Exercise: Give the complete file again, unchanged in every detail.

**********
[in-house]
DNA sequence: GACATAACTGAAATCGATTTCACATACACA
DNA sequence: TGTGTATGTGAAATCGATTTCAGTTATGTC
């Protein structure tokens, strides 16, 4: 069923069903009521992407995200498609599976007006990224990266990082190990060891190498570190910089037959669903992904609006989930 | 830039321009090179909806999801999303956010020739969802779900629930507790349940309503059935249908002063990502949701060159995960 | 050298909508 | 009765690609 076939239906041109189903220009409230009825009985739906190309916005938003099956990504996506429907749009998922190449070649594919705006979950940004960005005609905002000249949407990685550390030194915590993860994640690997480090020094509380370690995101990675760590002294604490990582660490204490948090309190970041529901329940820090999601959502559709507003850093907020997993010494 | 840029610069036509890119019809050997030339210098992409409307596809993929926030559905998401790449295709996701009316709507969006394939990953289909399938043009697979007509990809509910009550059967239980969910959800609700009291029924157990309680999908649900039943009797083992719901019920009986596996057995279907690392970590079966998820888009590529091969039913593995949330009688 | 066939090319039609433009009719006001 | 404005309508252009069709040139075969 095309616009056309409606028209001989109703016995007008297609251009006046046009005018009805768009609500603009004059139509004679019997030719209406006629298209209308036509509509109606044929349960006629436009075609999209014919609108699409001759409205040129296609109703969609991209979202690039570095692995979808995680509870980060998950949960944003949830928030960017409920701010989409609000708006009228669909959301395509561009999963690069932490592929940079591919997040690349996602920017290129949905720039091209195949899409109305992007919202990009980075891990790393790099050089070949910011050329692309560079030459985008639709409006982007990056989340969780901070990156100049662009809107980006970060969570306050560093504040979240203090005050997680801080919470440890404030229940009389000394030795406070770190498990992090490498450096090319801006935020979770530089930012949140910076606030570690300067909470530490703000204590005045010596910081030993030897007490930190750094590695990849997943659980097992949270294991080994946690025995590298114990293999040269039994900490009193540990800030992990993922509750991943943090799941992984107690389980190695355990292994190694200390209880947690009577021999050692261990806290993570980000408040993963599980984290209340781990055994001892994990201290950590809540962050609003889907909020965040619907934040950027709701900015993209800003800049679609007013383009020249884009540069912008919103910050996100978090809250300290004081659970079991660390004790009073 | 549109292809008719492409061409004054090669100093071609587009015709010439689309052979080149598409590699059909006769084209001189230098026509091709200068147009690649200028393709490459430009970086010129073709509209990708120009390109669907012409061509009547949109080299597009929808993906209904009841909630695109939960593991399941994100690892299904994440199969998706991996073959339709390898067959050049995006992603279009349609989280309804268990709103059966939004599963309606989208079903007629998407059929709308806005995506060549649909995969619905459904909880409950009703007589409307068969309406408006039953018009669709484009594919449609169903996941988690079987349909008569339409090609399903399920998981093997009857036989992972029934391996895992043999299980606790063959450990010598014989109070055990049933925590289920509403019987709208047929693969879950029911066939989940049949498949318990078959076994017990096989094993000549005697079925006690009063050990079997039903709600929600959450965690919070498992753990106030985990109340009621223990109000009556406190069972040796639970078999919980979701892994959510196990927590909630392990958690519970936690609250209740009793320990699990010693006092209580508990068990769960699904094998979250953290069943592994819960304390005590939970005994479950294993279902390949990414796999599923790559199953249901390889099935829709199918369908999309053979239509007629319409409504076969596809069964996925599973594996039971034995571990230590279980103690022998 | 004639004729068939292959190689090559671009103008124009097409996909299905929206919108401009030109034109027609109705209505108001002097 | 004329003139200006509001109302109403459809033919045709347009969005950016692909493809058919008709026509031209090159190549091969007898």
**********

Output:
[in-house]
DNA sequence: GACATAACTGAAATCGATTTCACATACACA
DNA sequence: TGTGTATGTGAAATCGATTTCAGTTATGTC
């Protein structure tokens, strides 16, 4: 069923069903009521992407995200498609599976007006990224990266990082190990060891190498570190910089037959669903992904609006989930 | 830039321009090179909806999801999303956010020739969802779900629930507790349940309503059935249908002063990502949701060159995960 | 050298909508 | 009765690609 076939239906041109189903220009409230009825009985739906190309916005938003099956990504996506429907749009998922190449070649594919705006979950940004960005005609905002000249949407990685550390030194915590993860994640690997480090020094509380370690995101990675760590002294604490990582660490204490948090309190970041529901329940820090999601959502559709507003850093907020997993010494 | 840029610069036509890119019809050997030339210098992409409307596809993929926030559905998401790449295709996701009316709507969006394939990953289909399938043009697979007509990809509910009550059967239980969910959800609700009291029924157990309680999908649900039943009797083992719901019920009986596996057995279907690392970590079966998820888009590529091969039913593995949330009688 | 066939090319039609433009009719006001 | 404005309508252009069709040139075969 095309616009056309409606028209001989109703016995007008297609251009006046046009005018009805768009609500603009004059139509004679019997030719209406006629298209209308036509509509109606044929349960006629436009075609999209014919609108699409001759409205040129296609109703969609991209979202690039570095692995979808995680509870980060998950949960944003949830928030960017409920701010989409609000708006009228669909959301395509561009999963690069932490592929940079591919997040690349996602920017290129949905720039091209195949899409109305992007919202990009980075891990790393790099050089070949910011050329692309560079030459985008639709409006982007990056989340969780901070990156100049662009809107980006970060969570306050560093504040979240203090005050997680801080919470440890404030229940009389000394030795406070770190498990992090490498450096090319801006935020979770530089930012949140910076606030570690300067909470530490703000204590005045010596910081030993030897007490930190750094590695990849997943659980097992949270294991080994946690025995590298114990293999040269039994900490009193540990800030992990993922509750991943943090799941992984107690389980190695355990292994190694200390209880947690009577021999050692261990806290993570980000408040993963599980984290209340781990055994001892994990201290950590809540962050609003889907909020965040619907934040950027709701900015993209800003800049679609007013383009020249884009540069912008919103910050996100978090809250300290004081659970079991660390004790009073 | 549109292809008719492409061409004054090669100093071609587009015709010439689309052979080149598409590699059909006769084209001189230098026509091709200068147009690649200028393709490459430009970086010129073709509209990708120009390109669907012409061509009547949109080299597009929808993906209904009841909630695109939960593991399941994100690892299904994440199969998706991996073959339709390898067959050049995006992603279009349609989280309804268990709103059966939004599963309606989208079903007629998407059929709308806005995506060549649909995969619905459904909880409950009703007589409307068969309406408006039953018009669709484009594919449609169903996941988690079987349909008569339409090609399903399920998981093997009857036989992972029934391996895992043999299980606790063959450990010598014989109070055990049933925590289920509403019987709208047929693969879950029911066939989940049949498949318990078959076994017990096989094993000549005697079925006690009063050990079997039903709600929600959450965690919070498992753990106030985990109340009621223990109000009556406190069972040796639970078999919980979701892994959510196990927590909630392990958690519970936690609250209740009793320990699990010693006092209580508990068990769960699904094998979250953290069943592994819960304390005590939970005994479950294993279902390949990414796999599923790559199953249901390889099935829709199918369908999309053979239509007629319409409504076969596809069964996925599973594996039971034995571990230590279980103690022998 | 004639004729068939292959190689090559671009103008124009097409996909299905929206919108401009030109034109027609109705209505108001002097 | 004329003139200006509001109302109403459809033919045709347009969005950016692909493809058919008709026509031209090159190549091969007898």